David Salgado, Statistics SPAIN, underscored official statistics agencies are faced with high stringency constraints. He underscored that further work is needed on leveraging big data for sectoral analyses, including on the tourism sector. Dominik Rozkrut, President, Statistics POLAND, noted statistics offices are supposed to be data stewards and emphasized they need to build capacity to leverage the “avalanche” of new data sources.

Hilary Kemp, Global System for Mobile Communications Alliance, highlighted that during the pandemic some countries shifted from no alternative data use to relying on co-created dashboards for decision making. She emphasized the value of concrete cases for spurring collaborations and fostering government interest in analytics. Rachel Sibande, Digital Impact Alliance, UN Foundation, underscored the relevance of developing open access and replicable tools to reach impact at scale, and called for funding digital capacity building, not just individual projects.

Building Trust in the Humanitarian Data Ecosystem: Towards Common Principles for Responsible Data Sharing with Donors: Christine Löw, Swiss Federal Department of Foreign Affairs, framed discussions by identifying risks of exposing vulnerable populations in the absence of responsible data sharing between humanitarian organizations and donors, referring to the Humanitarian Data and Trust Initiative framework.

Vincent Cassard, International Committee of the Red Cross, confirmed a lack of coherence among global frameworks and discussed drafted principles and commitments for responsible data sharing. He drew attention to the need to build capacity at every level of the data custody chain, particularly for citizens to have agency over their data.

Irina Conovali, UNHCR, provided examples of responsible data sharing, highlighting work to further develop safe and accessible public microdata sets. She cautioned that principles alone do not solve problems, and called for collective efforts to apply data responsibility principles.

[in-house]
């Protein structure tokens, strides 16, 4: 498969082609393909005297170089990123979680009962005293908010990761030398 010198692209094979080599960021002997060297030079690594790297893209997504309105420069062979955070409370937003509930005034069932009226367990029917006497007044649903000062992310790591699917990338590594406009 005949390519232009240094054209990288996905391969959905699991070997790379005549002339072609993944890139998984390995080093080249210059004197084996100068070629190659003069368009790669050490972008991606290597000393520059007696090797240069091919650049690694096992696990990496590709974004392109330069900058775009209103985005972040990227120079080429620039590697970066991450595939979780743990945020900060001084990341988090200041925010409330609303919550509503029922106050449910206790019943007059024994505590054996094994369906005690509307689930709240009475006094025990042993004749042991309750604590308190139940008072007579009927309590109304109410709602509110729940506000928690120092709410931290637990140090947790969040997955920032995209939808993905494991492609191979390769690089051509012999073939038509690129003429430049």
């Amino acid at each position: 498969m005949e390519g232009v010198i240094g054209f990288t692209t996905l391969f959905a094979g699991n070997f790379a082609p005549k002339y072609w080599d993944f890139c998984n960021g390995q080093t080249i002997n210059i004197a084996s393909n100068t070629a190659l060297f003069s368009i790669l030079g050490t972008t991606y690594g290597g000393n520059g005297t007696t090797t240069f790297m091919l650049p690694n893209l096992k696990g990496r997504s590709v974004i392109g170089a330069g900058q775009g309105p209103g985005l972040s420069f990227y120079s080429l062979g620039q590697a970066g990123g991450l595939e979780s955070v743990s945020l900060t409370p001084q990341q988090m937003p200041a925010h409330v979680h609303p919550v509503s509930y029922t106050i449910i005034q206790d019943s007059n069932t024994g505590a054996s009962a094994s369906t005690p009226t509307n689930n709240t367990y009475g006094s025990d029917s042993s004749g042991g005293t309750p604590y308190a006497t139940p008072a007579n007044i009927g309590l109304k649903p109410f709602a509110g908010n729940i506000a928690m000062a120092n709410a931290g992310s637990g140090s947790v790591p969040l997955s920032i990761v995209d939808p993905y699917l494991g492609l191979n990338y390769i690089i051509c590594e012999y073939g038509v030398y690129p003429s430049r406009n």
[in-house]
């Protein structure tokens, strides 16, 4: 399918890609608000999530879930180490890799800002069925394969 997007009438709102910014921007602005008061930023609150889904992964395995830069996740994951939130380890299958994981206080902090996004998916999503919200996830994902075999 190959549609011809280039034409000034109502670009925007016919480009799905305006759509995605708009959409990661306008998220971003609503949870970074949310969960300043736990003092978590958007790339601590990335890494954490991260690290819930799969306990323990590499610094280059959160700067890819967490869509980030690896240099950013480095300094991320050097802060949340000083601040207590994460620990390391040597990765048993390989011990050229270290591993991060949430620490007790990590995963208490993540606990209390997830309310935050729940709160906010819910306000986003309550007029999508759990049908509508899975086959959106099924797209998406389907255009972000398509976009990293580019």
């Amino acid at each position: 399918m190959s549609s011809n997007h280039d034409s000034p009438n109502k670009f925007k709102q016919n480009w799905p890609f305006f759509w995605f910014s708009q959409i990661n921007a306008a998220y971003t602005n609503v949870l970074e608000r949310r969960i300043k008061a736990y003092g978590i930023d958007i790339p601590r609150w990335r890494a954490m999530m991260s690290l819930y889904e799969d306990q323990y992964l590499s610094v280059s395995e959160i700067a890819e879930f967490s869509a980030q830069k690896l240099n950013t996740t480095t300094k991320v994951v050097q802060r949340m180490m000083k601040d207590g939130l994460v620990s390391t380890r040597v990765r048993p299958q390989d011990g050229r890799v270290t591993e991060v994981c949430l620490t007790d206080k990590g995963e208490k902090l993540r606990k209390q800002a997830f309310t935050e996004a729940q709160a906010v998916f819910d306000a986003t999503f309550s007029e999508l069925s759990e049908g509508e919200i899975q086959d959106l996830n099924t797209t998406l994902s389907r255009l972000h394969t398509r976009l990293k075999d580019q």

Nuno Nunes, International Organization for Migration (IOM), said a lack of data, standards, and guidance in IOM operations makes it challenging to manage solutions.

Panelists discussed using common language to apply data principles and practices from the humanitarian sector to the general development community, and the need to build capacity in data literacy at all levels.

Bringing Alternative Data to Official Use: Cross-sector Partnerships to Leave No One Behind in SDG Monitoring and Review: Thomas Wollnik, Partners for Review, said only a fraction of existing data finds its way into SDG monitoring, indicating that partnerships require well-prepared arrangements between organizations. Peter Koblowsky, International Civil Society Centre, presented two initiatives: the international Leave No One Behind partnership supporting country coalitions of CSOs that collect data on marginalized populations to stimulate policy dialogue; and the Inclusive Data Partnerships initiative bringing together NSOs, national SDG coordination bodies, national human rights institutions, and CSOs.

Sanila Gurung, Beyond Beijing Committee Nepal, said her work in Nepal focuses on toolkits for citizen-generated data for SDG 4 (quality education), SDG 5 (gender equality), and SDG 16 (peace, justice and strong institutions). Mustafa Khawaja, Palestinian Central Bureau of Statistics, reported on a partnership between the Bureau and administrative bodies of the Palestinian Government to mobilize administrative data. Lambert Luguniah, Commission on Human Rights and Administrative Justice, GHANA, said his organization identified data gaps that can be addressed with human rights data. 

Annie Namala, Wada Na Todo Abhiyan, outlined the work of the 100 Hotspots project, which aims to collect household data on 20-25 indicators that can reflect the situation and needs of different marginalized groups in India. In response to a comment, panelists suggested third party data providers should have official status and equal participation space in international fora on SDG monitoring.

How Far Have We Come?

High-level Panel: The Road from Bern, Navigating the Data Future: During a plenary session on Wednesday, 6 October, Samira Asma, WHO, noted the world was unprepared to cope with the COVID-19 pandemic from a data perspective, pointing to the widespread lack of accurate death registries and even less standardized reporting on death causes. Chris Jones, Foreign, Commonwealth, and Development Office, UK, noted COVID-19 represents a challenge at an unprecedented scale that allows for lessons learned on health governance and development more generally. He underscored the importance of clearly assigning responsibilities to foster trust in collaborations between government and private actors.